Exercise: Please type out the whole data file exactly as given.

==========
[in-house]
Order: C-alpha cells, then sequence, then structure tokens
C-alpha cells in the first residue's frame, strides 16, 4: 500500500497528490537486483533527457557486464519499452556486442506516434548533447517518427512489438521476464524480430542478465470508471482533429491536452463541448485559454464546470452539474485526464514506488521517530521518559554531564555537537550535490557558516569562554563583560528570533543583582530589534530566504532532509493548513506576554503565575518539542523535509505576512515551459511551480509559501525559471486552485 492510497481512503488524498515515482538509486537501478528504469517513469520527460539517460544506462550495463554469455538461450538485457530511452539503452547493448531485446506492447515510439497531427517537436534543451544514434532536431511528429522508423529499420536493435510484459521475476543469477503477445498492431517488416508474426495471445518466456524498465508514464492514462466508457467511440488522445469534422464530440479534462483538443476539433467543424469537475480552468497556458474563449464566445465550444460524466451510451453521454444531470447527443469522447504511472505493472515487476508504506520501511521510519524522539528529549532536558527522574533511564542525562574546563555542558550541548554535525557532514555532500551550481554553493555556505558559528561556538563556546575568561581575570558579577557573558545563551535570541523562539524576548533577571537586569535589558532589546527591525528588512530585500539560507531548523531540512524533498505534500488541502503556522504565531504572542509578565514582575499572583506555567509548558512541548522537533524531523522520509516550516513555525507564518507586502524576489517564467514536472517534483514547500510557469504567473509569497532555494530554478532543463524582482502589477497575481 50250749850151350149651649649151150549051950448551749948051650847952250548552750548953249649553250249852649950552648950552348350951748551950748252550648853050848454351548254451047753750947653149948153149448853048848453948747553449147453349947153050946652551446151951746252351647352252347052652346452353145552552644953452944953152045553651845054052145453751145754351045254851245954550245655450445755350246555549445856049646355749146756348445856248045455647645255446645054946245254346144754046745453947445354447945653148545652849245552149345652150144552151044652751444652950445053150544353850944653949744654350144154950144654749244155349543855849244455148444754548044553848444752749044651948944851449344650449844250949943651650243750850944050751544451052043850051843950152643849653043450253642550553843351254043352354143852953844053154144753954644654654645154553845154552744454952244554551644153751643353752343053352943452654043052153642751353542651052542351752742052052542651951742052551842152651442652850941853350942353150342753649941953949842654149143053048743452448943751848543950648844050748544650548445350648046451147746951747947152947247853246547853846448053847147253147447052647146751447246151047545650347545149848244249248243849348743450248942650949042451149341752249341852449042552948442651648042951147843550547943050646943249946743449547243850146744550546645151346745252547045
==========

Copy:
[in-house]
Order: C-alpha cells, then sequence, then structure tokens
C-alpha cells in the first residue's frame, strides 16, 4: 500500500497528490537486483533527457557486464519499452556486442506516434548533447517518427512489438521476464524480430542478465470508471482533429491536452463541448485559454464546470452539474485526464514506488521517530521518559554531564555537537550535490557558516569562554563583560528570533543583582530589534530566504532532509493548513506576554503565575518539542523535509505576512515551459511551480509559501525559471486552485 492510497481512503488524498515515482538509486537501478528504469517513469520527460539517460544506462550495463554469455538461450538485457530511452539503452547493448531485446506492447515510439497531427517537436534543451544514434532536431511528429522508423529499420536493435510484459521475476543469477503477445498492431517488416508474426495471445518466456524498465508514464492514462466508457467511440488522445469534422464530440479534462483538443476539433467543424469537475480552468497556458474563449464566445465550444460524466451510451453521454444531470447527443469522447504511472505493472515487476508504506520501511521510519524522539528529549532536558527522574533511564542525562574546563555542558550541548554535525557532514555532500551550481554553493555556505558559528561556538563556546575568561581575570558579577557573558545563551535570541523562539524576548533577571537586569535589558532589546527591525528588512530585500539560507531548523531540512524533498505534500488541502503556522504565531504572542509578565514582575499572583506555567509548558512541548522537533524531523522520509516550516513555525507564518507586502524576489517564467514536472517534483514547500510557469504567473509569497532555494530554478532543463524582482502589477497575481 50250749850151350149651649649151150549051950448551749948051650847952250548552750548953249649553250249852649950552648950552348350951748551950748252550648853050848454351548254451047753750947653149948153149448853048848453948747553449147453349947153050946652551446151951746252351647352252347052652346452353145552552644953452944953152045553651845054052145453751145754351045254851245954550245655450445755350246555549445856049646355749146756348445856248045455647645255446645054946245254346144754046745453947445354447945653148545652849245552149345652150144552151044652751444652950445053150544353850944653949744654350144154950144654749244155349543855849244455148444754548044553848444752749044651948944851449344650449844250949943651650243750850944050751544451052043850051843950152643849653043450253642550553843351254043352354143852953844053154144753954644654654645154553845154552744454952244554551644153751643353752343053352943452654043052153642751353542651052542351752742052052542651951742052551842152651442652850941853350942353150342753649941953949842654149143053048743452448943751848543950648844050748544650548445350648046451147746951747947152947247853246547853846448053847147253147447052647146751447246151047545650347545149848244249248243849348743450248942650949042451149341752249341852449042552948442651648042951147843550547943050646943249946743449547243850146744550546645151346745252547045